I started at the Downs School either in late 1953 or early 1954. What I do know is that the School Inspector had to knock at the door to ask why I wasn’t attending school, as I was past the age when you were supposed to start. I remember my first day in the Infant’s Class – it was frozen outside, there were icicles on the school porch but in the classroom there was a roaring coal fire in an open grate. The frozen milk bottles in their crates were put in front of the fire to thaw. We were given cod-liver oil – from a teaspoon, capsules weren’t invented then – and I seem to remember orange juice as well.
The teacher wrote the letters of the alphabet on the board, pronouncing them phonetically. As she put them up, I told everyone the “correct” way to say the letters. At the time I thought I was being helpful. The teacher appeared to take this very well, but the next morning when I arrived at school I found I had been bumped up into the next class. This was something of a shock and I spent the morning sobbing on the new teacher’s lap. This teacher was Miss Webb, a very nice, gentle young woman.
The next shock – school dinners
The next shock came a few weeks later, when I was happily getting my coat to go home for lunch as usual – and was told that from now on I was staying to school dinner. The headmistress had discovered that because my mother was on a widow’s pension, I was entitled to free school dinners. I didn’t really ‘do’ eating in those days, so those school meals were a personal torment. I was always the last one left in the canteen, with all the dinner ladies gathered round, persuading me to take another mouthful.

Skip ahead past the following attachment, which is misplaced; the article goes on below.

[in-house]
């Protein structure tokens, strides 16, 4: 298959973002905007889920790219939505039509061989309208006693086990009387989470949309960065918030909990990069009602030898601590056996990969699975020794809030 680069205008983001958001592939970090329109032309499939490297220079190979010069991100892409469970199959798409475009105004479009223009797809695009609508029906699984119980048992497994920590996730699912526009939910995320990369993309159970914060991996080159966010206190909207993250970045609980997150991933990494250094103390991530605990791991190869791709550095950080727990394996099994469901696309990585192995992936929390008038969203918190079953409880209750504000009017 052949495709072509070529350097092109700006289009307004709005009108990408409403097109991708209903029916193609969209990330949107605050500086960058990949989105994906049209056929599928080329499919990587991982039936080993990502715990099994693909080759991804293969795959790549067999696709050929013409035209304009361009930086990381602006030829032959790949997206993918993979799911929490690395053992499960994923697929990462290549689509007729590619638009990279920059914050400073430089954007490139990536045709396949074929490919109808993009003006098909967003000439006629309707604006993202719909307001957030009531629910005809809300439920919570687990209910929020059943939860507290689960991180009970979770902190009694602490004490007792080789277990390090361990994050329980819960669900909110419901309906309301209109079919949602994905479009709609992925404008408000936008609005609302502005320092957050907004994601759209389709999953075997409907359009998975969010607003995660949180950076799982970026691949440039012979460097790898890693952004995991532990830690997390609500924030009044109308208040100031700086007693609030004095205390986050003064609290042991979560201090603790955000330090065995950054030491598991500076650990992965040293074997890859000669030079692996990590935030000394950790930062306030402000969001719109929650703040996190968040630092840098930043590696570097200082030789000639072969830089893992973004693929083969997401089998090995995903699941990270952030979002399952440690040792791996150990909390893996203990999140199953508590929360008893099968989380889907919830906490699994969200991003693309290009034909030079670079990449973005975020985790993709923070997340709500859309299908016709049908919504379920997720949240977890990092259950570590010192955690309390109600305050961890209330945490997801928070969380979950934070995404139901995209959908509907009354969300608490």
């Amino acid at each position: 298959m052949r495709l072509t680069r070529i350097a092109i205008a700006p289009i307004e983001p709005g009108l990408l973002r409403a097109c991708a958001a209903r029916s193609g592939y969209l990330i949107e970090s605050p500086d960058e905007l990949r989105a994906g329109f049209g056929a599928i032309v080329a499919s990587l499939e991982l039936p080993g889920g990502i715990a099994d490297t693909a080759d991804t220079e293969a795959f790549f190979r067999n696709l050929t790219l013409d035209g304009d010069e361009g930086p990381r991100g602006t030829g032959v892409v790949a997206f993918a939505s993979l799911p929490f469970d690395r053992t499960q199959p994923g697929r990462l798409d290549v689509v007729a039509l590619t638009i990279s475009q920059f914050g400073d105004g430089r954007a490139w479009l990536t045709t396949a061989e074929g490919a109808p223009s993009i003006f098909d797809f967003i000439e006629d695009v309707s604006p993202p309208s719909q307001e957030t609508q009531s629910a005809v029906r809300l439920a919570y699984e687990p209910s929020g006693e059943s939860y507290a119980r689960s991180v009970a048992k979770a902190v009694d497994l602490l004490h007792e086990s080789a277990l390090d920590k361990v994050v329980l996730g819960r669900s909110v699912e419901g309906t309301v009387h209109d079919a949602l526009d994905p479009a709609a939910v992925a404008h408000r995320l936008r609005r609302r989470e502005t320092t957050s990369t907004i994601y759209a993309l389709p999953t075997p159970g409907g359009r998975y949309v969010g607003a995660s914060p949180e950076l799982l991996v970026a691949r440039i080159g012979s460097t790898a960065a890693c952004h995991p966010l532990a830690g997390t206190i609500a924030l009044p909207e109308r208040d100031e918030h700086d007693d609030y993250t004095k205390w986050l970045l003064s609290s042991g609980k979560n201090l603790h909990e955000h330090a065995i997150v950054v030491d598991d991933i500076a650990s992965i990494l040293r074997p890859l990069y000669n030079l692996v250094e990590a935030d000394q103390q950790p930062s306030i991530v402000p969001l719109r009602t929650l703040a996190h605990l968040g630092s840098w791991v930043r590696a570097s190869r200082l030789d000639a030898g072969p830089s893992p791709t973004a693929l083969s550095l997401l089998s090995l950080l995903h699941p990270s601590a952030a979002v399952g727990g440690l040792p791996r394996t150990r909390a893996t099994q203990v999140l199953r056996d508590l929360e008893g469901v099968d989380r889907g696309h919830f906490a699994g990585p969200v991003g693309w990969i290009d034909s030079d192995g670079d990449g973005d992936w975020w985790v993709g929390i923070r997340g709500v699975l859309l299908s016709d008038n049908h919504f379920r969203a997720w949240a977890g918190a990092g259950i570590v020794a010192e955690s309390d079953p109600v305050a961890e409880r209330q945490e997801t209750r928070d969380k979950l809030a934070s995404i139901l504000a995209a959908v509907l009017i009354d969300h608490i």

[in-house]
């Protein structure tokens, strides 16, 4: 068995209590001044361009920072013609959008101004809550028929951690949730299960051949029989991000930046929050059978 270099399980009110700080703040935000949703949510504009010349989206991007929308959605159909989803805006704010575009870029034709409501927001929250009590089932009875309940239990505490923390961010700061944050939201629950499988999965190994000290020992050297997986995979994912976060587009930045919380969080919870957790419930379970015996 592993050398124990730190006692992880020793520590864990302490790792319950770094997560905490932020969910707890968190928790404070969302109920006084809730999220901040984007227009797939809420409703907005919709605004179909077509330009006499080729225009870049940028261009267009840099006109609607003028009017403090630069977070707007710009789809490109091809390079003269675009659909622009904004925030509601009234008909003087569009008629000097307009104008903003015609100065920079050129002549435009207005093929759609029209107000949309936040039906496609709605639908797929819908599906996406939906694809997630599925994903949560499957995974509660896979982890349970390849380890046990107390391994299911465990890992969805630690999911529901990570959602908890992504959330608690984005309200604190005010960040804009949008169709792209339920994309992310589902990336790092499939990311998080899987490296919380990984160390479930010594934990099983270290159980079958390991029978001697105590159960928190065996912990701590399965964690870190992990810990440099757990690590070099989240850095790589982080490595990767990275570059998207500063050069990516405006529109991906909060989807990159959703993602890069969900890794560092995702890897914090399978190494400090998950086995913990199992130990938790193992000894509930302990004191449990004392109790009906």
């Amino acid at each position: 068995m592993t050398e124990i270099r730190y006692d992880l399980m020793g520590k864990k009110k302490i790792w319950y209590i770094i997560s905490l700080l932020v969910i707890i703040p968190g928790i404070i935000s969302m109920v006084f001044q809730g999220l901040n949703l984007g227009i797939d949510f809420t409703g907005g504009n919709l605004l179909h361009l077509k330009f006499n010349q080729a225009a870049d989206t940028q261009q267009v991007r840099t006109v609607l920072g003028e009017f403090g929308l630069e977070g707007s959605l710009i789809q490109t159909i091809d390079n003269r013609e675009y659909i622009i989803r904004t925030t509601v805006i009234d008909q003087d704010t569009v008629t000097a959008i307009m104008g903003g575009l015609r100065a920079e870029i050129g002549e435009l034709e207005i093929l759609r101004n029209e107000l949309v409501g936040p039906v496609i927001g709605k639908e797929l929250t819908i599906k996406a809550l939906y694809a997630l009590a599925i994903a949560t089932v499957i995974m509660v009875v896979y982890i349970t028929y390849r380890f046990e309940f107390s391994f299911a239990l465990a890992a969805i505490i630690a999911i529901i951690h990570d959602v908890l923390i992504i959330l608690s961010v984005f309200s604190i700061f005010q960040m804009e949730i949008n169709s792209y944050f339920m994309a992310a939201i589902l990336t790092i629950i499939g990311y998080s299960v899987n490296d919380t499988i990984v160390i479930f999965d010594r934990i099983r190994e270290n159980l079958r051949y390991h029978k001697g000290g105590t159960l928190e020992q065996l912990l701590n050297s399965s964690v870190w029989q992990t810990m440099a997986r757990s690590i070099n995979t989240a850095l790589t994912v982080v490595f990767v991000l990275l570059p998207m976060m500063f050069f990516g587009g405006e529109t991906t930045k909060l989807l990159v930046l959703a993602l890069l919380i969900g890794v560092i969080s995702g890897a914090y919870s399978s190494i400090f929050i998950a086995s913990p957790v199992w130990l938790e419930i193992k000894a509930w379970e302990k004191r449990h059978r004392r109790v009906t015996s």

The girls’ playground
There was a mixed playground, and another one where only the girls were allowed. The girls’ playground would be lined with girls playing ‘jacks’ or ‘fivestones’ along one side, upside-down girls doing handstands would be along another wall and skipping girls in the middle. I was useless at all of these.
By the time of the photograph shown here, I was in Mr Taylor’s class, over in the annexe. Mr Taylor was lovely, or so I thought anyway. I was in the choir which he ran; there were some things I could do. We won an inter-school competition singing a song that I think was about Hiawatha. A short while afterwards, a man from the BBC I think it would have been the Home Service in those days, turned up out of the blue to record us for the radio. We were totally unprepared – and I think our conductor, Mr Taylor must have been nervous and somehow communicated this to us – so we sang really badly. The programme was never broadcast.
Names of classmates
I was convinced that, whilst still at school, I had written the names of all my classmates on the back of the photo. The good news is that, yes, I had written the names. The bad news is that it was done in retrospect in the mid 1990s! The record is therefore incomplete and probably inaccurate – if anyone has any corrections (including spellings) or additions to the list of names, please comment.
Back row: L-R :Leonard Liechti, John Young, David Kydd, Paul (or David?) Yates, (??), Christopher Mason, Michael Stringer, Mr Taylor.
Next row: L-R (Jennifer Saunders), Hazel French, Margaret Syrett, (Eva Johnson), Pat Smith, (??), (??), Jane Baker, (Madeline Voller).
Next row: L-R: Rosemary Payne, (??), Judith Beynon, (??), (Heather Kydd), (??), Honor Patching, (??), (??), Susan Penfold, Margaret Carpenter.
Front row: For some reason I don’t remember any of these boys’ names!
I am in the third row from the back, the fifth from the right – the one with the incredibly skinny knees! I was previously Honor Dixon but in 1956 my widowed mother remarried and my surname changed to Patching. Shortly before the photo was taken my hair had been cut and a well-meaning relative paid for me to have a perm. Before that I had long hair, always worn in two plaits.